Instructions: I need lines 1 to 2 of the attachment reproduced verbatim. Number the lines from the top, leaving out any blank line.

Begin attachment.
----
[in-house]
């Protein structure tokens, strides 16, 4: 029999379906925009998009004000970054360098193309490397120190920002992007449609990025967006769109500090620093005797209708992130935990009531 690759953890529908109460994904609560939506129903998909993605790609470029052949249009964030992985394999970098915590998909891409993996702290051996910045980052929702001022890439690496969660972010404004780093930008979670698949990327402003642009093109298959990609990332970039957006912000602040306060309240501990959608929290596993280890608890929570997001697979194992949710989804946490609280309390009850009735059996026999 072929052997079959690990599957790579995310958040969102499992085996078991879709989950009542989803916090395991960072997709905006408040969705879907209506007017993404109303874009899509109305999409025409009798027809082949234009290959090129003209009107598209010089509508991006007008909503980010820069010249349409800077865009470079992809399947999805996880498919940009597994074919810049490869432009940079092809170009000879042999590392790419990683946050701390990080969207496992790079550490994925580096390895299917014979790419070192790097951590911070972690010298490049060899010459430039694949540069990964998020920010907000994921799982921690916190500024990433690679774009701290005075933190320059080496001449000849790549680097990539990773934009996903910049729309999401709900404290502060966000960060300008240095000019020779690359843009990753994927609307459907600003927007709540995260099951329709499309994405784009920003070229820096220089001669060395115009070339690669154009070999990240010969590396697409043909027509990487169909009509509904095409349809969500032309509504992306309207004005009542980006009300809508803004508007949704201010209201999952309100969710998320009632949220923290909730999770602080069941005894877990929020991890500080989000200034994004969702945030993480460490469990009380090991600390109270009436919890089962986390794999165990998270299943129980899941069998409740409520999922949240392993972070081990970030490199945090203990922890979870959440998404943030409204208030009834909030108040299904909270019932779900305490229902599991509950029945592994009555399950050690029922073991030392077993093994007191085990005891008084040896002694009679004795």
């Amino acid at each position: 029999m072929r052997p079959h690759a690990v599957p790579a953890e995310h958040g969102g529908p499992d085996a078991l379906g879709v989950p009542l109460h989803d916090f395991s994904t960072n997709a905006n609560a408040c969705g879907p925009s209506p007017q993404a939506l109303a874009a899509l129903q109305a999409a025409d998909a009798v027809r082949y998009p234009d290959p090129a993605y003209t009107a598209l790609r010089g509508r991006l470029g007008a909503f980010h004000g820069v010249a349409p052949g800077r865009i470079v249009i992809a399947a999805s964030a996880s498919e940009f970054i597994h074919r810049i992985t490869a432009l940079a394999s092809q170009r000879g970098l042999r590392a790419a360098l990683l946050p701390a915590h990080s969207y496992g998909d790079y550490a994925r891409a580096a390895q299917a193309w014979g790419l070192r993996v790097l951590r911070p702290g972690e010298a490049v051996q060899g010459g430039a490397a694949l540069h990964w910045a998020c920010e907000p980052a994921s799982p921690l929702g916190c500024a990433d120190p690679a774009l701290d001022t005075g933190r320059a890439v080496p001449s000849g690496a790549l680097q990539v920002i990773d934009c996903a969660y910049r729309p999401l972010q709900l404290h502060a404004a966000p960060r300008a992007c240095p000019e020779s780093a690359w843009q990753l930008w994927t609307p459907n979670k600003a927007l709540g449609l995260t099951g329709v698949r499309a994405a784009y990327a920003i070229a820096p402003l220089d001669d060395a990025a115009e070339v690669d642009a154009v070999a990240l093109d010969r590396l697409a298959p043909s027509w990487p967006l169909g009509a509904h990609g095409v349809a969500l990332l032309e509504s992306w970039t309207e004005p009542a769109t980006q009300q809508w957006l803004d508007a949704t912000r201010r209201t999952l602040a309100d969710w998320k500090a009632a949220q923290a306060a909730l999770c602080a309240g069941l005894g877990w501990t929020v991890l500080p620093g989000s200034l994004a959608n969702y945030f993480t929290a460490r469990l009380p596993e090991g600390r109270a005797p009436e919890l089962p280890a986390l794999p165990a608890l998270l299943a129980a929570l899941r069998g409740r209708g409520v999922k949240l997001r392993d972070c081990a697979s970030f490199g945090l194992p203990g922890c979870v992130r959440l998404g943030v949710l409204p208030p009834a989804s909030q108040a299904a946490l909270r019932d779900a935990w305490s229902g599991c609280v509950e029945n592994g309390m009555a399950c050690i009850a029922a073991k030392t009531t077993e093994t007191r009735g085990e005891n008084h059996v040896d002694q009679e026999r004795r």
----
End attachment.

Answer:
[in-house]
């Protein structure tokens, strides 16, 4: 029999379906925009998009004000970054360098193309490397120190920002992007449609990025967006769109500090620093005797209708992130935990009531 690759953890529908109460994904609560939506129903998909993605790609470029052949249009964030992985394999970098915590998909891409993996702290051996910045980052929702001022890439690496969660972010404004780093930008979670698949990327402003642009093109298959990609990332970039957006912000602040306060309240501990959608929290596993280890608890929570997001697979194992949710989804946490609280309390009850009735059996026999 072929052997079959690990599957790579995310958040969102499992085996078991879709989950009542989803916090395991960072997709905006408040969705879907209506007017993404109303874009899509109305999409025409009798027809082949234009290959090129003209009107598209010089509508991006007008909503980010820069010249349409800077865009470079992809399947999805996880498919940009597994074919810049490869432009940079092809170009000879042999590392790419990683946050701390990080969207496992790079550490994925580096390895299917014979790419070192790097951590911070972690010298490049060899010459430039694949540069990964998020920010907000994921799982921690916190500024990433690679774009701290005075933190320059080496001449000849790549680097990539990773934009996903910049729309999401709900404290502060966000960060300008240095000019020779690359843009990753994927609307459907600003927007709540995260099951329709499309994405784009920003070229820096220089001669060395115009070339690669154009070999990240010969590396697409043909027509990487169909009509509904095409349809969500032309509504992306309207004005009542980006009300809508803004508007949704201010209201999952309100969710998320009632949220923290909730999770602080069941005894877990929020991890500080989000200034994004969702945030993480460490469990009380090991600390109270009436919890089962986390794999165990998270299943129980899941069998409740409520999922949240392993972070081990970030490199945090203990922890979870959440998404943030409204208030009834909030108040299904909270019932779900305490229902599991509950029945592994009555399950050690029922073991030392077993093994007191085990005891008084040896002694009679004795």